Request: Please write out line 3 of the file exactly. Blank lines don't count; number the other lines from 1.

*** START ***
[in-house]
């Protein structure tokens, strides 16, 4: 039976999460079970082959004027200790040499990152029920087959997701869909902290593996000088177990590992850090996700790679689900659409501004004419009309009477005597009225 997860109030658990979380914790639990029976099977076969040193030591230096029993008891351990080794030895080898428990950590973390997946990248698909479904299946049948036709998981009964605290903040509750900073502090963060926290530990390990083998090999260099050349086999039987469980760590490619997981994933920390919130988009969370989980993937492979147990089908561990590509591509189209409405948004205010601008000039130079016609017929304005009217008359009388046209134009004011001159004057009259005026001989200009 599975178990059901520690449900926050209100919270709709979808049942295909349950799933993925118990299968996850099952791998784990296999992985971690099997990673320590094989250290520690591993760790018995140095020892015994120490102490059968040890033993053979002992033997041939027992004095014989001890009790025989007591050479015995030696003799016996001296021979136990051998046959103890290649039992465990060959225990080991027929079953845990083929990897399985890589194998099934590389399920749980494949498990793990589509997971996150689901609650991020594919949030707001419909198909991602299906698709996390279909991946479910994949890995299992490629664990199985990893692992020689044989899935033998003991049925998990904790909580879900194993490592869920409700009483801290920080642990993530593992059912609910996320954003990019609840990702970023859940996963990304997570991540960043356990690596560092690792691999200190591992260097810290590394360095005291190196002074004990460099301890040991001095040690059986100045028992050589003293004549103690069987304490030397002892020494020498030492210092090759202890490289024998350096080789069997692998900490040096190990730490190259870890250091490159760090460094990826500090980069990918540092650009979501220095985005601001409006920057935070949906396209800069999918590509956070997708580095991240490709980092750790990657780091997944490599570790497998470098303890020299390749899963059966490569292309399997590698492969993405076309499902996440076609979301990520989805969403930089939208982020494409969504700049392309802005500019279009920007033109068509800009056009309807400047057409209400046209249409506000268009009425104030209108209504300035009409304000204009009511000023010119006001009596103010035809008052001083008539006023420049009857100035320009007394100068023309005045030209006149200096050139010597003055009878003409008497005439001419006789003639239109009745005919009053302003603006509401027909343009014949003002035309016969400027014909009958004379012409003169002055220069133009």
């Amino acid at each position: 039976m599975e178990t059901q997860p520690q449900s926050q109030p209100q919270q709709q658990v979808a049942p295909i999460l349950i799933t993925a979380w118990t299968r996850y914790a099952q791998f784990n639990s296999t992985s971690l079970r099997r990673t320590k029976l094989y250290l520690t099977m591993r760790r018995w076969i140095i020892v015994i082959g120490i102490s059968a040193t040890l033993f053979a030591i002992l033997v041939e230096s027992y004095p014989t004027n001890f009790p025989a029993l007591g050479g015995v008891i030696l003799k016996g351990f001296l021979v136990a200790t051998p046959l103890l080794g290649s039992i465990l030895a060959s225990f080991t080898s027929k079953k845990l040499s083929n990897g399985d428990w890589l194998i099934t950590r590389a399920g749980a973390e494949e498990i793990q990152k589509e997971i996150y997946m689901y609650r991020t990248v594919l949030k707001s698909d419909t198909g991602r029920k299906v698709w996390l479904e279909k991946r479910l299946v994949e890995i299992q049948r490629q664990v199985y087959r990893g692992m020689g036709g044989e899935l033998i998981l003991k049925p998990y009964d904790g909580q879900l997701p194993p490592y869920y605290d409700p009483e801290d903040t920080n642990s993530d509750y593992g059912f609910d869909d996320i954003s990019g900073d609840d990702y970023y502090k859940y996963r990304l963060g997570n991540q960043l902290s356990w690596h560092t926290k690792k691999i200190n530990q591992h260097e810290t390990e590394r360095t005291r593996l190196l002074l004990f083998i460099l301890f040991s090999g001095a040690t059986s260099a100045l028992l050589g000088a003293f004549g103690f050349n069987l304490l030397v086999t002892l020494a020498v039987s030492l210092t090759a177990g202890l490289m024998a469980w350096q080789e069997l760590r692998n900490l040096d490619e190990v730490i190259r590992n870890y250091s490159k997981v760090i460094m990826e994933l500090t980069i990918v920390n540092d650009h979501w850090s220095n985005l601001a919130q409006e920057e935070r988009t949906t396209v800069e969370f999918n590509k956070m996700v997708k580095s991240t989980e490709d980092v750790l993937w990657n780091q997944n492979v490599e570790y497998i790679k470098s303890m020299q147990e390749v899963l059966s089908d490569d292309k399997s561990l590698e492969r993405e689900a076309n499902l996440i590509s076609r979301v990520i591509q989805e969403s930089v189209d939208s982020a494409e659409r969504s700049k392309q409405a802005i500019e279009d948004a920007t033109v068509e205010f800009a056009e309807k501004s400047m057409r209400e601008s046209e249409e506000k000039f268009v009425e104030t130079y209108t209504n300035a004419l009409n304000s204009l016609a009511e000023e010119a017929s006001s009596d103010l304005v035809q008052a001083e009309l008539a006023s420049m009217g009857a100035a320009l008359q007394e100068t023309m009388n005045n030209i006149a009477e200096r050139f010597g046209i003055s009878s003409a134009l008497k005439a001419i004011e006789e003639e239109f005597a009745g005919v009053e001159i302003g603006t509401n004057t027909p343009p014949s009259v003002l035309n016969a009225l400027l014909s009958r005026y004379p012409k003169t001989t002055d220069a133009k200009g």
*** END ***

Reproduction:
């Amino acid at each position: 039976m599975e178990t059901q997860p520690q449900s926050q109030p209100q919270q709709q658990v979808a049942p295909i999460l349950i799933t993925a979380w118990t299968r996850y914790a099952q791998f784990n639990s296999t992985s971690l079970r099997r990673t320590k029976l094989y250290l520690t099977m591993r760790r018995w076969i140095i020892v015994i082959g120490i102490s059968a040193t040890l033993f053979a030591i002992l033997v041939e230096s027992y004095p014989t004027n001890f009790p025989a029993l007591g050479g015995v008891i030696l003799k016996g351990f001296l021979v136990a200790t051998p046959l103890l080794g290649s039992i465990l030895a060959s225990f080991t080898s027929k079953k845990l040499s083929n990897g399985d428990w890589l194998i099934t950590r590389a399920g749980a973390e494949e498990i793990q990152k589509e997971i996150y997946m689901y609650r991020t990248v594919l949030k707001s698909d419909t198909g991602r029920k299906v698709w996390l479904e279909k991946r479910l299946v994949e890995i299992q049948r490629q664990v199985y087959r990893g692992m020689g036709g044989e899935l033998i998981l003991k049925p998990y009964d904790g909580q879900l997701p194993p490592y869920y605290d409700p009483e801290d903040t920080n642990s993530d509750y593992g059912f609910d869909d996320i954003s990019g900073d609840d990702y970023y502090k859940y996963r990304l963060g997570n991540q960043l902290s356990w690596h560092t926290k690792k691999i200190n530990q591992h260097e810290t390990e590394r360095t005291r593996l190196l002074l004990f083998i460099l301890f040991s090999g001095a040690t059986s260099a100045l028992l050589g000088a003293f004549g103690f050349n069987l304490l030397v086999t002892l020494a020498v039987s030492l210092t090759a177990g202890l490289m024998a469980w350096q080789e069997l760590r692998n900490l040096d490619e190990v730490i190259r590992n870890y250091s490159k997981v760090i460094m990826e994933l500090t980069i990918v920390n540092d650009h979501w850090s220095n985005l601001a919130q409006e920057e935070r988009t949906t396209v800069e969370f999918n590509k956070m996700v997708k580095s991240t989980e490709d980092v750790l993937w990657n780091q997944n492979v490599e570790y497998i790679k470098s303890m020299q147990e390749v899963l059966s089908d490569d292309k399997s561990l590698e492969r993405e689900a076309n499902l996440i590509s076609r979301v990520i591509q989805e969403s930089v189209d939208s982020a494409e659409r969504s700049k392309q409405a802005i500019e279009d948004a920007t033109v068509e205010f800009a056009e309807k501004s400047m057409r209400e601008s046209e249409e506000k000039f268009v009425e104030t130079y209108t209504n300035a004419l009409n304000s204009l016609a009511e000023e010119a017929s006001s009596d103010l304005v035809q008052a001083e009309l008539a006023s420049m009217g009857a100035a320009l008359q007394e100068t023309m009388n005045n030209i006149a009477e200096r050139f010597g046209i003055s009878s003409a134009l008497k005439a001419i004011e006789e003639e239109f005597a009745g005919v009053e001159i302003g603006t509401n004057t027909p343009p014949s009259v003002l035309n016969a009225l400027l014909s009958r005026y004379p012409k003169t001989t002055d220069a133009k200009g």